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Elon Musk. Picture: SUPPLIED
Elon Musk. Picture: SUPPLIED

Where does Elon Musk get his ideas from? What is he trying to achieve and who does he want to be? Many of us are desperate to understand the world’s richest man, whose electric vehiclemaker Tesla is now, according to the stock market, worth a trillion dollars. Jill Lepore, a historian at Harvard University, suggests Musk was shaped by his adolescent love of science fiction and the strange, science-obsessed politics of his Canadian grandfather.

Joshua Haldeman was a flamboyant character. Trained as a chiropractor, he performed in rodeos and sought adventure as an amateur archaeologist and pilot. After emigrating to SA with his family, he led a series of expeditions to find the mythical Lost City of the Kalahari. He died in 1974, when Elon was still a small child, but a photo shows that grandfather and grandson bear an uncanny resemblance.

In the 1930s, Haldeman led the Canadian branch of the Technocracy movement,  when “technocrat” meant something very different from a bland centrist politician. Then, it was a uniformed movement that marched under the Monad, or yin and yang, symbol, aiming to replace democracy with a society led by engineers. According to Lepore, Haldeman’s politics may have been his key bequest to his grandson.

Believing that science and technology could cure all ills, Haldeman campaigned for the capitalist monetary infrastructure to be replaced by a new universal currency, based on a unit of heat, to be known as the erg. The technocrats even wanted an end to prices, in the view that scientists could handle distribution within society far better than the market.

A lot of what he seems to be inspired by as though it was utopian was in fact dystopian
Jill Lepore, Harvard University historian

Such concepts seemed dangerous to the Canadian government, which banned the movement over its opposition to World War 2. The belief system faded away with the growth of prosperity after the war. But similar ideas are inspiring the current excitement over meme stocks, cryptocurrency and the man who now calls himself “Technoking”.

To Lepore, Musk’s ideology seems to flow from these outlandish — and outmoded — views. In Lepore’s words, his ambition is an “extravagant, extreme” even “extraterrestrial capitalism, driven by fantasies that come from science fiction”.

In a new podcast series, The Evening Rocket, produced by Pushkin Industries in collaboration with the BBC that launches today in the US, Lepore offers her theory that Musk is a creature of the science fiction that he devoured in his youth, much of which reflected his grandfather’s technocratic philosophy. That gave him his storytelling gift. When investors buy shares in Tesla, they are buying a narrative, not a stream of future cash flows. That narrative sounds a lot like midcentury science fiction.

What Lepore finds disturbing is that Musk appears to have misinterpreted the science fiction he was reading, something she believes should worry us all. “A lot of what he seems to be inspired by as though it was utopian,” she said in an interview, “was in fact dystopian.”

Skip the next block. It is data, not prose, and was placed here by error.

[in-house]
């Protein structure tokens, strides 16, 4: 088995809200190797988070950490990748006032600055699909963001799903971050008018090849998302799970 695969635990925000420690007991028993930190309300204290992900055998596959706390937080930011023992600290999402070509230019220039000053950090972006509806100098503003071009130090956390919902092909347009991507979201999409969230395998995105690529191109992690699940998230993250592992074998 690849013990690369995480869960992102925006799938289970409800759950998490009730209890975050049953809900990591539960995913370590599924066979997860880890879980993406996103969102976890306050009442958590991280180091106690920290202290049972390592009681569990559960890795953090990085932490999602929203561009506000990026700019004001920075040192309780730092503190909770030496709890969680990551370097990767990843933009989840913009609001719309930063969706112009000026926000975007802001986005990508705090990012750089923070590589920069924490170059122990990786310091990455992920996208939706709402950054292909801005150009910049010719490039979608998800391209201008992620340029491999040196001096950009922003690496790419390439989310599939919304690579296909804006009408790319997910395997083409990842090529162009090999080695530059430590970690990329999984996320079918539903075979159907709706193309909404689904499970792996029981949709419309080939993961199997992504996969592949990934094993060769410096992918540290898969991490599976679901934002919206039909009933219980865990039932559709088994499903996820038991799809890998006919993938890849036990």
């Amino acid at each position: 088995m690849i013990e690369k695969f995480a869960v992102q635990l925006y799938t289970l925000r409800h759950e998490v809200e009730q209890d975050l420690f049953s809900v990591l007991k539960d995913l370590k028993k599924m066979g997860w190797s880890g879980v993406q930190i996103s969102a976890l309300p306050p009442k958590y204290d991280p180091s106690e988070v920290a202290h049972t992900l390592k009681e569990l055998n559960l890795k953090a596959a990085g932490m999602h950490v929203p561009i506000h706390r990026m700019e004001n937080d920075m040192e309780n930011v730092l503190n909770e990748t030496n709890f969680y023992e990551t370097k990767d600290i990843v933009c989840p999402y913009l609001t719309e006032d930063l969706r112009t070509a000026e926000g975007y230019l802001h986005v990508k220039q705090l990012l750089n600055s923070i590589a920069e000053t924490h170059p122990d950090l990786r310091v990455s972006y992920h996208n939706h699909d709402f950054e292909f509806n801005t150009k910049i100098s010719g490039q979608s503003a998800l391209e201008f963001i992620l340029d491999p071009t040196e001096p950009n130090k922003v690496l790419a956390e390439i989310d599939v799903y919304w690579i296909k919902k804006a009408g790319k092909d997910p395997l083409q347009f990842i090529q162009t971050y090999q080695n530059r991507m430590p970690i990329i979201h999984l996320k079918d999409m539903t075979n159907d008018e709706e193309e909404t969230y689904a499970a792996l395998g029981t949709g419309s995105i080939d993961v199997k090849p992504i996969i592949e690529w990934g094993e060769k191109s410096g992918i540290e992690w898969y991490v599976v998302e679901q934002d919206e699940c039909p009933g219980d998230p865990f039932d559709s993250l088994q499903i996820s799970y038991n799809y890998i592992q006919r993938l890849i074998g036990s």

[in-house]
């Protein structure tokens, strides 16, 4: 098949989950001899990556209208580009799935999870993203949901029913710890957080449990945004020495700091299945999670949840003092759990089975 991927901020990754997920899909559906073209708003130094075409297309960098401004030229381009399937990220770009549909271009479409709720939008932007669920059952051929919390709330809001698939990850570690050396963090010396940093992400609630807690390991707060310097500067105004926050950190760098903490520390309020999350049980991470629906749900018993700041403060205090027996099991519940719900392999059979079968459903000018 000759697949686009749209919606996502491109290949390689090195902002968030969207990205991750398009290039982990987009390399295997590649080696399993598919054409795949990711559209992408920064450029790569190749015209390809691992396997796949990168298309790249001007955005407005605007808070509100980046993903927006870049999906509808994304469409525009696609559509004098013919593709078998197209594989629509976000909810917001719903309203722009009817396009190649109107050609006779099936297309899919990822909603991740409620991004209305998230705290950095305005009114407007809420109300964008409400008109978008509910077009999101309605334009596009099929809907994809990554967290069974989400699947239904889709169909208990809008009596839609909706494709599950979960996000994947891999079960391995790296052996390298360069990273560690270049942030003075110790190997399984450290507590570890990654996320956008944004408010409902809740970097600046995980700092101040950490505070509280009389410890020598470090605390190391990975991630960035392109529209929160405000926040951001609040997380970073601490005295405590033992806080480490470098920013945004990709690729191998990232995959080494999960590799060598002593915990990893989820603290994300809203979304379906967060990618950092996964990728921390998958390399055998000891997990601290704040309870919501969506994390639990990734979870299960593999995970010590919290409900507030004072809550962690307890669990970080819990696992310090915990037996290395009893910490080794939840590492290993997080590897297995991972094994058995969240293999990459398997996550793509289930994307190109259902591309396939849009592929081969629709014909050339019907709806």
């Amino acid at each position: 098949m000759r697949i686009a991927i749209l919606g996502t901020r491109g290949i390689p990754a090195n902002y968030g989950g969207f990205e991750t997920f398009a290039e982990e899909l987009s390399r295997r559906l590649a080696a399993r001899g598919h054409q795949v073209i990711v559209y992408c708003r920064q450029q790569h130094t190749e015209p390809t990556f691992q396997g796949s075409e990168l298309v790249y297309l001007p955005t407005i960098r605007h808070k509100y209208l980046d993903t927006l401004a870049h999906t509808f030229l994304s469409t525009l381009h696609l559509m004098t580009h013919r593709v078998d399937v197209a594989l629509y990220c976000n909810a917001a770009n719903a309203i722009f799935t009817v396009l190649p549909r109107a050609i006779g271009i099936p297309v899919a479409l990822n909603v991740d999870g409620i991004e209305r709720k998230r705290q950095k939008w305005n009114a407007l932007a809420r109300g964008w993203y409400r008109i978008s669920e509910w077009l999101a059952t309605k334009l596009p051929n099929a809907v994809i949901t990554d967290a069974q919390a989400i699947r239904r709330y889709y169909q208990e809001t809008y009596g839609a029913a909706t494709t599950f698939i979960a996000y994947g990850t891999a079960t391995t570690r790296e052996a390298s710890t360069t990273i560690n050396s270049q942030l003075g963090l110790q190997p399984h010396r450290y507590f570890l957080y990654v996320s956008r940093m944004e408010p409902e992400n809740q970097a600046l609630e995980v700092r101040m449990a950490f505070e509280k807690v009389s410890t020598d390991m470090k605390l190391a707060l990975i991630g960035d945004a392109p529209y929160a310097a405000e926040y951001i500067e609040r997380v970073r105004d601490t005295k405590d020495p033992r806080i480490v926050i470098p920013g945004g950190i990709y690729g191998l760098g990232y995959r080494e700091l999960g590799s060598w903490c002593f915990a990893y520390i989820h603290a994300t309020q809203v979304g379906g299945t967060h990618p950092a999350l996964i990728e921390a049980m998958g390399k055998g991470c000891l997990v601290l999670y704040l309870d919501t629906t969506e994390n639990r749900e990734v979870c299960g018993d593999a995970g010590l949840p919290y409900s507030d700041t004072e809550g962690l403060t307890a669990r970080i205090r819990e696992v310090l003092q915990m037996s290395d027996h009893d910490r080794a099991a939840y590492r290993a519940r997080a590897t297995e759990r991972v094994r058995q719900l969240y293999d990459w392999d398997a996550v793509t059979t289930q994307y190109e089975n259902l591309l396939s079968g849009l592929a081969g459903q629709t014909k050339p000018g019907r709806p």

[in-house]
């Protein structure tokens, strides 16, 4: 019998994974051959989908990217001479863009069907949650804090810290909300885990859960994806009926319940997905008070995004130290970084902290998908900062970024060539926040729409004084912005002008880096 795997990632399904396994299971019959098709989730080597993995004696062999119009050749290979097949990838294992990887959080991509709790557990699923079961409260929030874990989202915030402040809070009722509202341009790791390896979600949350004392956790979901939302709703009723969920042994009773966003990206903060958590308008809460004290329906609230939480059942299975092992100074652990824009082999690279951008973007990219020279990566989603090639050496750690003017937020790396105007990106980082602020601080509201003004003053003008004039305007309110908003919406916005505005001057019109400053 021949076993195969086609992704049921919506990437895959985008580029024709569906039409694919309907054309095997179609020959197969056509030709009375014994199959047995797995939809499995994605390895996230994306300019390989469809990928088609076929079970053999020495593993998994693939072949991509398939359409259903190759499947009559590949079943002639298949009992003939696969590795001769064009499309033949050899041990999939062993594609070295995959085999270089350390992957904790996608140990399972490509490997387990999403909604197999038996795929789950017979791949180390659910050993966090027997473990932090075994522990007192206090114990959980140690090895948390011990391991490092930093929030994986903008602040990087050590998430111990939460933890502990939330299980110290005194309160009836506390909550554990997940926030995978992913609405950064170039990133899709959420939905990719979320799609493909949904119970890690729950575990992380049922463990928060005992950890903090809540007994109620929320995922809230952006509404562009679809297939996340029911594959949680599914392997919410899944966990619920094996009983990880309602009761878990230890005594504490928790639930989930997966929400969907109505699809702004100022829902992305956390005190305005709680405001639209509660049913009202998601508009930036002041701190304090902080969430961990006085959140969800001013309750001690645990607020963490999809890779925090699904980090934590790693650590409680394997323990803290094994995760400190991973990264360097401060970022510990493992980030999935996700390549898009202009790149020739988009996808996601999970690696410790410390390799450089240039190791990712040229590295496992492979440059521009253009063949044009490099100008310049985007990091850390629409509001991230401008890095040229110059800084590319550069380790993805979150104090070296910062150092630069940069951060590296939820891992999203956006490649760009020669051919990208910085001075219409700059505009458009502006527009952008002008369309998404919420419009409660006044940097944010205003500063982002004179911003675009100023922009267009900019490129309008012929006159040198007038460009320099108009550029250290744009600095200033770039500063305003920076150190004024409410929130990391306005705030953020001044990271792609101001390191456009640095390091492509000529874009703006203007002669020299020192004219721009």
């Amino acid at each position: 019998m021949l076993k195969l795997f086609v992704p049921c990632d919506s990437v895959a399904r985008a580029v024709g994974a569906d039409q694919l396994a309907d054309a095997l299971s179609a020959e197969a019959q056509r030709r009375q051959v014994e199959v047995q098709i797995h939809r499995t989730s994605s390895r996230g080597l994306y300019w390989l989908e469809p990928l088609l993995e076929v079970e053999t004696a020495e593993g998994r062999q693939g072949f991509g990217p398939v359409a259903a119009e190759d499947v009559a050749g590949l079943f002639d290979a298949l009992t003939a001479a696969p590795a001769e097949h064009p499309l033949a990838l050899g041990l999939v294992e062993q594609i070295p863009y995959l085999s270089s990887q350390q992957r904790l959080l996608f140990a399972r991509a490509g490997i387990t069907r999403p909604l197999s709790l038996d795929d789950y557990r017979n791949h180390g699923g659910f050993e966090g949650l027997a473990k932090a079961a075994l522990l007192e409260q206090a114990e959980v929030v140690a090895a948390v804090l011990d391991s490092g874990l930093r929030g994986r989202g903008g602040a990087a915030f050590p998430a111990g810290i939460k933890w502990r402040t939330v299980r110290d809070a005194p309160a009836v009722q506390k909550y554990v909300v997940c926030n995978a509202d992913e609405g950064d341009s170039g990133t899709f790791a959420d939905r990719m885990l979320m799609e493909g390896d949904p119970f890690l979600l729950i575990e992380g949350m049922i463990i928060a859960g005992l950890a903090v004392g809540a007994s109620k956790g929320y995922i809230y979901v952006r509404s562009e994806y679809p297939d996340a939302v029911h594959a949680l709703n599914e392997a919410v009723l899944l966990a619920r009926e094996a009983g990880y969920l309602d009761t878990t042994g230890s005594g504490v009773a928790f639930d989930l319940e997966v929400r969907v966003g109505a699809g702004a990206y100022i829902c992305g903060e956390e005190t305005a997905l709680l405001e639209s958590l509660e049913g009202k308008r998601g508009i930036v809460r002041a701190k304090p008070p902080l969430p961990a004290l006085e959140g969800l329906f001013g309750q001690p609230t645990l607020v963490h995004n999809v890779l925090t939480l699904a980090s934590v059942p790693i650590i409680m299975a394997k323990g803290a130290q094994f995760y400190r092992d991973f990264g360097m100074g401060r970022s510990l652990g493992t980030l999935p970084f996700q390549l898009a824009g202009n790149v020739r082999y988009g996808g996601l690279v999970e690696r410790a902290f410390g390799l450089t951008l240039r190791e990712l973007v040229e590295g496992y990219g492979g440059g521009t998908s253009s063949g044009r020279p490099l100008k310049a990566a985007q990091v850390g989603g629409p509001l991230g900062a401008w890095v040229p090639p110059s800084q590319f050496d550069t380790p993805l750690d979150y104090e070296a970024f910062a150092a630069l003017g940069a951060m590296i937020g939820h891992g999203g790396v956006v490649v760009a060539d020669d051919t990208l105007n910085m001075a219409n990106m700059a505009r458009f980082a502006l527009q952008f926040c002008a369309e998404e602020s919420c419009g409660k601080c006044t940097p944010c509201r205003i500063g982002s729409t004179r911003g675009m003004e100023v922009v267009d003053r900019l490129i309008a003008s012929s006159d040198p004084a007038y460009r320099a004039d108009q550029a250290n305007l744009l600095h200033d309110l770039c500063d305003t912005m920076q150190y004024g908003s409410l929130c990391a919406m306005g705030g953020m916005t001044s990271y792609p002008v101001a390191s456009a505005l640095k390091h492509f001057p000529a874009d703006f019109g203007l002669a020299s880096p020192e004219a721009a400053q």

Damaged society

Much science fiction in the middle of the century was meant as a warning of how science could come to dominate our lives. But young Elon Musk, Lepore says, instead found the dystopian future exciting. That is what inspires his company SpaceX and its mission to colonise Mars.

Lepore argues that the current popularity of Musk and his ideas, from colonising space through to cryptocurrency, could be a symptom of a damaged society.

The rush to buy meme stocks such as GameStop and AMC earlier this year was seen by its participants as a blow for equality and against the elites. Calling themselves “apes”, the young traders who tried to force short-selling hedge funds out of business acted like a flash mob. Many of them have subsequently lost money.

Cryptocurrencies, which have enriched many already-wealthy people, are also viewed by their supporters as a great economic leveler. Bitcoin, its backers hope, will not only emancipate us from the hold of banks over the financial system, but also break the grip of governments — even if they were democratically elected. 

Exhilarating ride

Midcentury science fiction often had a libertarian message, and nowadays that philosophy has many adherents in Silicon Valley and among the hedge fund community. But Lepore suggests that with Musk the Technoking, something different is going on. Crypto enthusiasts’ attitude towards money aligns directly with the distrust and feudalism of the Middle Ages, when the wealthiest people held power and trust was vested in individuals, not systems and institutions. Indeed, the campaign to buy meme stocks was very much like a medieval peasants’ revolt. Musk’s futurism, in her reading, reflects an antiquated view of the future.  

The Evening Rocket is an exhilarating ride through pop culture, technology and centuries of history, and it brings a perspective to Musk that is often lacking. His ideas, Lepore concludes, were born in an age of imperialism and inequality.

It is a downbeat view of a figure who now provides many people with much hope, but it is a perspective that should be taken seriously. Lepore does at least offer us the prospect that whatever path the Elon Musk story takes from here, it will be a sight to behold.

“We aren’t going to read his obituary in 50 years and wonder whatever happened to him. It will be a big-budget Hollywood end.”

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